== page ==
For the news column of this issue of the Standard Bearer, the mailman was hardly cooperative. During the past two weeks he brought not one single church bulletin. Bulletins have been slow in coming on occasion in the past, but this is the first time I’ve hadnone. None that are new, that is. Without my little box, I would be in bad trouble. Just imagining the predicament in which I could otherwise find myself, is enough to give me gray hair—which, come to think of it, would be a vast improvement, on a head as smooth as mine.
Previously three articles appeared dealing generally, and for the most part, with the mode of baptism. The first, Various Baptisms, appeared in TSB, Vol. 47, No. 1l;Mar. 1, 1971, p. 261; the second followed in Various Baptisms Exemplifying One Baptism, Vol. 47, No. 20, Sept. 1, 1971, p. 477; and the third was The Mode of the One Baptism, Vol. 48, No. 8, Jan. 15, 1972, p. 181. The first proved there were many baptisms in the Old Testament, and all, every one of them, were by sprinkling and pouring. None were by immersion.
Defending Calvinism is simply a matter of defending the gospel. Therefore, we do not defend it apologetically, or defensively, or even as if its fortunes were doubtful, dependent on our defense. As the truth of God, Calvinism stands and will stand—victoriously and gloriously. God Himself maintains it and God Himself sends it forth on an irresistible course of conquest throughout the world. Calvinism is the gospel for every age. It is the truth for which and by which the Reformation of the Church of Jesus Christ took place in the 16th century.
Many of our readers will recall that there is also pending before the GKN the case of Dr. H. Wiersinga. The latter, in a doctoral dissertation approved by the Theological Faculty of the Free University, openly and blatantly contradicted the Reformed view of the atonement and of reconciliation. A preliminary decision in that case: was reached early in 1972. On this we reported in Vol. 48, pp. 338-341. We characterized that decision as a Laodicean decision. It was another one of those delay-and-dialogue decisions.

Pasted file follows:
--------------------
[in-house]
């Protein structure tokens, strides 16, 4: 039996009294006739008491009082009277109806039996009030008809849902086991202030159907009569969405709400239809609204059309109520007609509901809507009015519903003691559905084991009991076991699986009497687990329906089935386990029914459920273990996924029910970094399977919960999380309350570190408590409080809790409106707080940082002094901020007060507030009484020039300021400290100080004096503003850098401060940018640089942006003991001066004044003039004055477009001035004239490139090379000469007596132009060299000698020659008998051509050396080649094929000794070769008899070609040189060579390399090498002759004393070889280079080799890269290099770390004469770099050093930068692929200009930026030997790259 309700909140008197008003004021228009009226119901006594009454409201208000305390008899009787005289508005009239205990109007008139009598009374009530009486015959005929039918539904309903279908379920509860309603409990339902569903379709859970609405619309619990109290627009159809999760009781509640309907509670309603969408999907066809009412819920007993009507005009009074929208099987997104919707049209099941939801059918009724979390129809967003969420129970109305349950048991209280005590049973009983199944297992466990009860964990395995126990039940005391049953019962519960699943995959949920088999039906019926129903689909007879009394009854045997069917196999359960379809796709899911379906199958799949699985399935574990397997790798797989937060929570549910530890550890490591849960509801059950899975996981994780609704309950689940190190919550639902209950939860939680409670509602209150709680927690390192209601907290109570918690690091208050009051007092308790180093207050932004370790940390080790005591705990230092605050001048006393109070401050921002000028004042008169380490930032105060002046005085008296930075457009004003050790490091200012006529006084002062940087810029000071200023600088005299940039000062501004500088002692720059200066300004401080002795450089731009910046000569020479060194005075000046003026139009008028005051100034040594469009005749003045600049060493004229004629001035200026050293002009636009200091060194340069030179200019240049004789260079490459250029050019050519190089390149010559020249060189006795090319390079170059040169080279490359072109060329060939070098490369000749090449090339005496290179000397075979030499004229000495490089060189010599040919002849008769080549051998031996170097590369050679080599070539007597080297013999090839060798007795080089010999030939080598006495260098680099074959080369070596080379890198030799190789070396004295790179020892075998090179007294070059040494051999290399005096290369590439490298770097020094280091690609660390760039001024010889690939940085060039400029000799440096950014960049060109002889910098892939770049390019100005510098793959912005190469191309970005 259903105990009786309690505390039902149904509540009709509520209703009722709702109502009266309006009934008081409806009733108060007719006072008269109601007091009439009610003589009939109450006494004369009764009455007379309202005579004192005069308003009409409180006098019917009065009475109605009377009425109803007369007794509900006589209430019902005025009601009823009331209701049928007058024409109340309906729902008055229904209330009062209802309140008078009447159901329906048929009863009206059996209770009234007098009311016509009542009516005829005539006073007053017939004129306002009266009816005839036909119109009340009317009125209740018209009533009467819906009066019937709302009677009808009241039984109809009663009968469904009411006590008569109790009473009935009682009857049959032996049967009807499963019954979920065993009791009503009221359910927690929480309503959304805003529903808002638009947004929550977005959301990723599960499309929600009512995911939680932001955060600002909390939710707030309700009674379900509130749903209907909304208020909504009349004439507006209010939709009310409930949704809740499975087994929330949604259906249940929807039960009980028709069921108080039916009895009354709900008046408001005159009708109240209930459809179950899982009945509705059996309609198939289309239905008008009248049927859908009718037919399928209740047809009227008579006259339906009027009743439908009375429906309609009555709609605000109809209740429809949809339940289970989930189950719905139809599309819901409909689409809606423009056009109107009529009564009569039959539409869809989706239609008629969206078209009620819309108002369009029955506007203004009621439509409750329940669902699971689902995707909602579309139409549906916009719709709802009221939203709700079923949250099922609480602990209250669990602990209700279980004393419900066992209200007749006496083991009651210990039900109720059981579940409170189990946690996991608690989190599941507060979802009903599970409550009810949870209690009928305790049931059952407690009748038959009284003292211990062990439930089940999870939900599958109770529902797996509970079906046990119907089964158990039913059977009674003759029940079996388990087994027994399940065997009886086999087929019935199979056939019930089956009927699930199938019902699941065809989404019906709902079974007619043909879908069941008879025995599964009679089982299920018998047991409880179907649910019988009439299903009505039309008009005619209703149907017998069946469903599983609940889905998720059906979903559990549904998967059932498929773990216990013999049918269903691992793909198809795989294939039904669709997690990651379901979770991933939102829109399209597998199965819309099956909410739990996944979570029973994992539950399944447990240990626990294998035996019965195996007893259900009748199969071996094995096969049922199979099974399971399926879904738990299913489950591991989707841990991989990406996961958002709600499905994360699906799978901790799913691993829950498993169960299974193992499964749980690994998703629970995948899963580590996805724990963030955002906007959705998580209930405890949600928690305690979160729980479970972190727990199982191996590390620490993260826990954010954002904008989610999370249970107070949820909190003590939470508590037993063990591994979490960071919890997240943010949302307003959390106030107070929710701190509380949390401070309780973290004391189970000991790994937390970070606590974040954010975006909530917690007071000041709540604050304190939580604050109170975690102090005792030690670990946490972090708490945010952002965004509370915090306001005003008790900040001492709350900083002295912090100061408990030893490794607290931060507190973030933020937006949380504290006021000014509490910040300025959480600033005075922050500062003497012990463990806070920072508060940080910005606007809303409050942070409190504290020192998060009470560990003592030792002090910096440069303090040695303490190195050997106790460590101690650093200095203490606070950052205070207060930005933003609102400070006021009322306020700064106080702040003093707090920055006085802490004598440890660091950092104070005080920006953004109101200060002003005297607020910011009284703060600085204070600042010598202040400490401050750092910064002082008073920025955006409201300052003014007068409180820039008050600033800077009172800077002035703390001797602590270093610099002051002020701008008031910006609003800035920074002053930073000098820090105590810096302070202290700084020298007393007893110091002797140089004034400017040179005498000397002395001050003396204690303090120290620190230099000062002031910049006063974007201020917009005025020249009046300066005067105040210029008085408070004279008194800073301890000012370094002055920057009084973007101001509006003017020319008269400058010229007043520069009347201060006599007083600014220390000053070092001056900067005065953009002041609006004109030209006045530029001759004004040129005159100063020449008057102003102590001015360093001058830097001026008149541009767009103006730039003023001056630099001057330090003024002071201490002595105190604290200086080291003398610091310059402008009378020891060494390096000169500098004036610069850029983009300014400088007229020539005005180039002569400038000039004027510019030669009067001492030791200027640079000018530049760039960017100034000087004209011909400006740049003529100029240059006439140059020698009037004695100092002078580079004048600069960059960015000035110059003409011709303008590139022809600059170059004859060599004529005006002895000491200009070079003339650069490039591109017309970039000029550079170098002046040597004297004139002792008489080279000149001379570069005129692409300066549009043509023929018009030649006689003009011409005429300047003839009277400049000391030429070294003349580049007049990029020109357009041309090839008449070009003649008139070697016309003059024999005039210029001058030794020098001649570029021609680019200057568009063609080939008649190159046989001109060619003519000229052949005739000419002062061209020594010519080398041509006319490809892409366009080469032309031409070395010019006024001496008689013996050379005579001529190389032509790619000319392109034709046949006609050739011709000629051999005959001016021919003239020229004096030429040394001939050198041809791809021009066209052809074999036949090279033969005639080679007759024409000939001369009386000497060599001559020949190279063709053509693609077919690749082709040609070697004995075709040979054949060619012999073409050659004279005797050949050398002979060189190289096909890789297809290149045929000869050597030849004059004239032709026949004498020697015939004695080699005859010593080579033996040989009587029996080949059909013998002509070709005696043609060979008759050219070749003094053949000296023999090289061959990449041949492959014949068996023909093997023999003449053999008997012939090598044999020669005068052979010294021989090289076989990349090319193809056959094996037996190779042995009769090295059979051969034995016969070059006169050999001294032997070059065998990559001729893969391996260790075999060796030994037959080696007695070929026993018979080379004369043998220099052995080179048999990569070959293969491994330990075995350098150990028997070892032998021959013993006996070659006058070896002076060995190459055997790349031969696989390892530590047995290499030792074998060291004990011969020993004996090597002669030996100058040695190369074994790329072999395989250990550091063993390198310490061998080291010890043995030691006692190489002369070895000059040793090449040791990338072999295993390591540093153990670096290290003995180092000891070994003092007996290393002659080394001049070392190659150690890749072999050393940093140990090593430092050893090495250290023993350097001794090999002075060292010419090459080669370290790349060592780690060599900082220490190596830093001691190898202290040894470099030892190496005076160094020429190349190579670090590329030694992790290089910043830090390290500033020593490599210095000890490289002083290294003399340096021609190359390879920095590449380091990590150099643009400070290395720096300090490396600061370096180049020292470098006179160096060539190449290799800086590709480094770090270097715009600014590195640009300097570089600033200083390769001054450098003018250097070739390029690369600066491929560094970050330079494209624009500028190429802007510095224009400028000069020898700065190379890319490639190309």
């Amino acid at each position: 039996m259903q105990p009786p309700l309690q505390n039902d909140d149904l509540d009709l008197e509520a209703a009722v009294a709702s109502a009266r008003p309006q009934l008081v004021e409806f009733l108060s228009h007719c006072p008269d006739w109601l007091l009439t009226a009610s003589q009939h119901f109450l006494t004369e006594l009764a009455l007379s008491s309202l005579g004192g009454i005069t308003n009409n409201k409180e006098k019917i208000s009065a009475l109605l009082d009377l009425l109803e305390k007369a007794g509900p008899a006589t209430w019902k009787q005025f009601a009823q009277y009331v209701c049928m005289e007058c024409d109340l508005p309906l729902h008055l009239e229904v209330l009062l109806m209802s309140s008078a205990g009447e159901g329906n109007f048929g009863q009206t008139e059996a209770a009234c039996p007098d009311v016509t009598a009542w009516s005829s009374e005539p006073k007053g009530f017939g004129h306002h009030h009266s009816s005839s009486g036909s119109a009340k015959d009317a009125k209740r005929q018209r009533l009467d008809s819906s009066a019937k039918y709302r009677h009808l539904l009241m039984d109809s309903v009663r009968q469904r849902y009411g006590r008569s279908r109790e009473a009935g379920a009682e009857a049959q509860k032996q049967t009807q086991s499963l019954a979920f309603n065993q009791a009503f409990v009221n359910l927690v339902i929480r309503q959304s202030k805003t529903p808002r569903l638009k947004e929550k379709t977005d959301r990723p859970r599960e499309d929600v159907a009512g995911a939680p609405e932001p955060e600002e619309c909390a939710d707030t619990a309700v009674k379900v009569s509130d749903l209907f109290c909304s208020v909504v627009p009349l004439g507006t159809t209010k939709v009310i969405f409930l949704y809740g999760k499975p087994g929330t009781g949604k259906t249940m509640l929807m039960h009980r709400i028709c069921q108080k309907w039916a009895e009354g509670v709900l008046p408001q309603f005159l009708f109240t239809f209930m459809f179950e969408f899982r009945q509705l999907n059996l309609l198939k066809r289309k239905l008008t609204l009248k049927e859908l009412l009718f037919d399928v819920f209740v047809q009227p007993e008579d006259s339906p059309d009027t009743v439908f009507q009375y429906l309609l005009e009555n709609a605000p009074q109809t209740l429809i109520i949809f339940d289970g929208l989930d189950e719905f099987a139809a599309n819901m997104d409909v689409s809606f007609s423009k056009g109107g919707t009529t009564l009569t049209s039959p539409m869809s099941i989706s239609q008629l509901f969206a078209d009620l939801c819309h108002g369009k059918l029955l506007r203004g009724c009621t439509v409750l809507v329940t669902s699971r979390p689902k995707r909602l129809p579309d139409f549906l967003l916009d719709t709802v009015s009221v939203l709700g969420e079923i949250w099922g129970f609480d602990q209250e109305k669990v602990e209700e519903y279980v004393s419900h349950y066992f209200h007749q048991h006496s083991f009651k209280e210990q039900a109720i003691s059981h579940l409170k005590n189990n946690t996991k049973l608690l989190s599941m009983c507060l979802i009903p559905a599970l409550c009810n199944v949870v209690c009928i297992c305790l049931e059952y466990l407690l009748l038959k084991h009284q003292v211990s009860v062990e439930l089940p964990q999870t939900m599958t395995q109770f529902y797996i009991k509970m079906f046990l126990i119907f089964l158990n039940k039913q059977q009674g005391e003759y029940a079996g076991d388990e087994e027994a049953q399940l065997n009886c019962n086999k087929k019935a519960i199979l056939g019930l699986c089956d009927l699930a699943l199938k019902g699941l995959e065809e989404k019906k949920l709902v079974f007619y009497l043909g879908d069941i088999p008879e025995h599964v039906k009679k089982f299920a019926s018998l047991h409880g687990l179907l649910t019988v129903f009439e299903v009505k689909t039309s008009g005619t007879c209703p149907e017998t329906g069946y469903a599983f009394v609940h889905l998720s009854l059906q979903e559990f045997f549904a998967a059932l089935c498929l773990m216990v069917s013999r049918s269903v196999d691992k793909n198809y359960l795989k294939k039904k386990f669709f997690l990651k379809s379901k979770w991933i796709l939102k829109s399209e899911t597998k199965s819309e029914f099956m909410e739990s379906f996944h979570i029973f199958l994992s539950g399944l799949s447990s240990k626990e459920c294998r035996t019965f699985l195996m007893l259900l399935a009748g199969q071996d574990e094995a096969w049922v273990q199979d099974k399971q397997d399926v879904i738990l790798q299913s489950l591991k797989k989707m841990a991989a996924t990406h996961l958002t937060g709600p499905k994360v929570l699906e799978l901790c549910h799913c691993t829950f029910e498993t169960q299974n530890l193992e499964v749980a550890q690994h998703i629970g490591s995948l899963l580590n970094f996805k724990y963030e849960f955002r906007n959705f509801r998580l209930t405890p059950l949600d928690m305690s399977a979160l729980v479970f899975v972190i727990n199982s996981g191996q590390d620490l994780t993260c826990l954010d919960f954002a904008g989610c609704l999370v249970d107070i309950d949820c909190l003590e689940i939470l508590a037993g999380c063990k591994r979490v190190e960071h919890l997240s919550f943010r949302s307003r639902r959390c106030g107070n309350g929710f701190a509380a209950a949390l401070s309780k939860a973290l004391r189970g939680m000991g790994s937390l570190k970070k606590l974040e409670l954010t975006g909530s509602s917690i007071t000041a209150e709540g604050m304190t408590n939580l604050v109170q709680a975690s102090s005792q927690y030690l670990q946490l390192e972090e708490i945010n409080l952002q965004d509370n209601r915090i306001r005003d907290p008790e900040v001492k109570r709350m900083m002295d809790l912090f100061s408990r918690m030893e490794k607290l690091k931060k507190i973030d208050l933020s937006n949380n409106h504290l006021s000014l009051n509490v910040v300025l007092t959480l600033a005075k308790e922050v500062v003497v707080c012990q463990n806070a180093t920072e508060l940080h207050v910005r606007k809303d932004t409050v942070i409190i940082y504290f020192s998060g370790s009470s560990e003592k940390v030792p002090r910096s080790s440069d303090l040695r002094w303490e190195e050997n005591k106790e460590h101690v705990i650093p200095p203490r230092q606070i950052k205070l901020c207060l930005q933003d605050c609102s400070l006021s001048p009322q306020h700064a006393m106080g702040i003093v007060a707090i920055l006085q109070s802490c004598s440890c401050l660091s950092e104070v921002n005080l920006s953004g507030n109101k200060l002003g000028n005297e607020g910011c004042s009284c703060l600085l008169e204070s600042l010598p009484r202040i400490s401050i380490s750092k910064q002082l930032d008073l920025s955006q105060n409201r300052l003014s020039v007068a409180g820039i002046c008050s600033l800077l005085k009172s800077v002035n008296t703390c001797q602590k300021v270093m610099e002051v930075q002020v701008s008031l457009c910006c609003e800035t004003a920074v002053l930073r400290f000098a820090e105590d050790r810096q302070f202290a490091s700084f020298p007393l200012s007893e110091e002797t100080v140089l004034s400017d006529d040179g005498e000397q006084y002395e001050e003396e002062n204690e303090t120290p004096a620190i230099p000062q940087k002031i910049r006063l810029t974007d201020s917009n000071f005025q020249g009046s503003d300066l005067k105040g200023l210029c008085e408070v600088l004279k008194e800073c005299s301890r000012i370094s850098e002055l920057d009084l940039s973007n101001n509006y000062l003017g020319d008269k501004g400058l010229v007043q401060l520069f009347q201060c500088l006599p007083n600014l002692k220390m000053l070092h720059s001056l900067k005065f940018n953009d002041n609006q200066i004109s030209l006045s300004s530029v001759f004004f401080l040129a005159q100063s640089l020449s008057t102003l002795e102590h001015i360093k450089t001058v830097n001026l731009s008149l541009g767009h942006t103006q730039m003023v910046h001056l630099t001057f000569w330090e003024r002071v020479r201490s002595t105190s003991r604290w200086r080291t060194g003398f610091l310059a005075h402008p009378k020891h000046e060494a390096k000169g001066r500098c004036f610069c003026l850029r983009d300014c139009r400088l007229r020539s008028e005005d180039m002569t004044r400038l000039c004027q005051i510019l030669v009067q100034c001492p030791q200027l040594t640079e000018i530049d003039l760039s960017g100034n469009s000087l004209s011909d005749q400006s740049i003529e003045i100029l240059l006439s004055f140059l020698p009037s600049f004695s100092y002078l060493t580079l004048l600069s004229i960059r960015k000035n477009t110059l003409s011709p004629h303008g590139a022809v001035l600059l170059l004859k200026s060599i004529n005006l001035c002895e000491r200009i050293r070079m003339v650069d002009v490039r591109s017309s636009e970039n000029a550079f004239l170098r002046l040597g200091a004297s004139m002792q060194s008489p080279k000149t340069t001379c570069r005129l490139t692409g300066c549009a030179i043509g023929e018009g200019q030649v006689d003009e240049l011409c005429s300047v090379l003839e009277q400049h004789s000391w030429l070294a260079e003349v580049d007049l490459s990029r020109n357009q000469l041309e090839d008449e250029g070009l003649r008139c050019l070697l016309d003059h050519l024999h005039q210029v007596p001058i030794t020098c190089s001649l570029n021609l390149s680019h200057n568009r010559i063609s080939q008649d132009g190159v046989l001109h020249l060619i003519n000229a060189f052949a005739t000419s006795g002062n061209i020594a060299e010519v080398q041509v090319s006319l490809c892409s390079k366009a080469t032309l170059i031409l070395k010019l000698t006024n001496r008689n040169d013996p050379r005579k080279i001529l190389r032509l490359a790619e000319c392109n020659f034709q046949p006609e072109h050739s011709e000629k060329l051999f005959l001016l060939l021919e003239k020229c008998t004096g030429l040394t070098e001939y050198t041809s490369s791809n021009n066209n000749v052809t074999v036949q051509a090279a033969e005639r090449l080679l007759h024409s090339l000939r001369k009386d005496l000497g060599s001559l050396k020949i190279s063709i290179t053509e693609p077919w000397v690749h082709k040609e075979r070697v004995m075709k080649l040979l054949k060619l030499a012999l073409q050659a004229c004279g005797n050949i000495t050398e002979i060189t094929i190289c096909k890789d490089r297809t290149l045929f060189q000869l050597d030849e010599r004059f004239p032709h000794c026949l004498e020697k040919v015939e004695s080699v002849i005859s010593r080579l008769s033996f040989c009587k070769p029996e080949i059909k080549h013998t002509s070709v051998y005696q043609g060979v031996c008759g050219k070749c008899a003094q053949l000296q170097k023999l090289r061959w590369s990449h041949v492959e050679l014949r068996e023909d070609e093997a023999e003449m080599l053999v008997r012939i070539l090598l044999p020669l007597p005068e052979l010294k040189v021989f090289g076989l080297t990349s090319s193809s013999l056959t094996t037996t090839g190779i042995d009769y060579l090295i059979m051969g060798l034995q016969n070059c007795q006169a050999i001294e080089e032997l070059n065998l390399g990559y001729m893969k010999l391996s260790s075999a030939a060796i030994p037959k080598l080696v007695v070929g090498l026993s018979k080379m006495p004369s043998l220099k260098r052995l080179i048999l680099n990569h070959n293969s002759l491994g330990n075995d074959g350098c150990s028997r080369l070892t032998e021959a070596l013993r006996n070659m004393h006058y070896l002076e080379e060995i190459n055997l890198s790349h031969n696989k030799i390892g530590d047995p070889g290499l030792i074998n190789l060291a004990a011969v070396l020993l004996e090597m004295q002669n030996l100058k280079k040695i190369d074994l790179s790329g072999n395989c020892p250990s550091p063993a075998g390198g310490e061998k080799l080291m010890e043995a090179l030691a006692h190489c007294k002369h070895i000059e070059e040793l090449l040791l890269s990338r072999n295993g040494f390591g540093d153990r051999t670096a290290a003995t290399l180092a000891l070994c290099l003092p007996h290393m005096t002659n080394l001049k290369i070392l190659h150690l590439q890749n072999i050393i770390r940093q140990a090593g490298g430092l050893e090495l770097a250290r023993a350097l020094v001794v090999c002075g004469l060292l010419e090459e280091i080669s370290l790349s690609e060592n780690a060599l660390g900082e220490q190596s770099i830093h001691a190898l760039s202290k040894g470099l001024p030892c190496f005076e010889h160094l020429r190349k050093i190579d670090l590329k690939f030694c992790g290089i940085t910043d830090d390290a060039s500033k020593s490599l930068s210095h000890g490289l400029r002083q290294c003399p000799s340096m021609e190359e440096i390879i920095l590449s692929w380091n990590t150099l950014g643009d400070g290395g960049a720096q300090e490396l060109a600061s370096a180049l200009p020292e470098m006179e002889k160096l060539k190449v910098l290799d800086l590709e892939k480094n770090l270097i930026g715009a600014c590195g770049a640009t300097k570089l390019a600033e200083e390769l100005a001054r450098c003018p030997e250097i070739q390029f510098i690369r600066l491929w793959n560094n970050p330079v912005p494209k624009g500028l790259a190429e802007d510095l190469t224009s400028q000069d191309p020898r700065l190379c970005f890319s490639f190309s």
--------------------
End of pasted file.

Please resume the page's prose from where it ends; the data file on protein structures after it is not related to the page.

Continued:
Apparently this is the end of the Kuitert matter as far as the Synod of the Gereformeerde Kerken is concerned. True, there will be on-going talks. But these will take place “within the framework of the normal discussions between the commission and the faculty.” And this means that there is no more Kuitert case as such.
As we stated in the beginning of the previous editorial, this matter has been pending for a long time. And to understand this most recent decision it is necessary to view it against the background of previous developments.
Our readers will recall that ever since the Synod of Sneek, 1969-’70, the matter of the views of Dr. Harry Kuitert has been pending in the Gereformeerde Kerken of the Netherlands. There has been discussion between him and a committee, with no final decision until now. Now, apparently, the discussion has been ended, and a decision has been reached.
Even as Adam and Eve brought forth a Cain as well as an Abel, so Seth and his sons brought forth unbelievers as well as they, those whom God was pleased to make believers. We always bring forth unbelievers. We give to our children a depraved nature and cannot give them anything else. When they have spiritual life, it is not because they had spiritual parents, but because God caused them to be born again. Spiritual life never comes to us by any physical connection we have with our parents, but by a spiritual union with Christ by His Spirit.
In this article we will pay close attention to the argument put forth by those who believe that the Bible allows for divorce and remarriage. Our emphasis is upon their Biblical reasoning. We will not deal with many of the emotional arguments involved in divorce and the sad consequence it brings upon an individual who has to either live alone or raise the family alone. These are indeed difficult experiences and we will have something to say about this later. For now our interest is in what the Word of God teaches.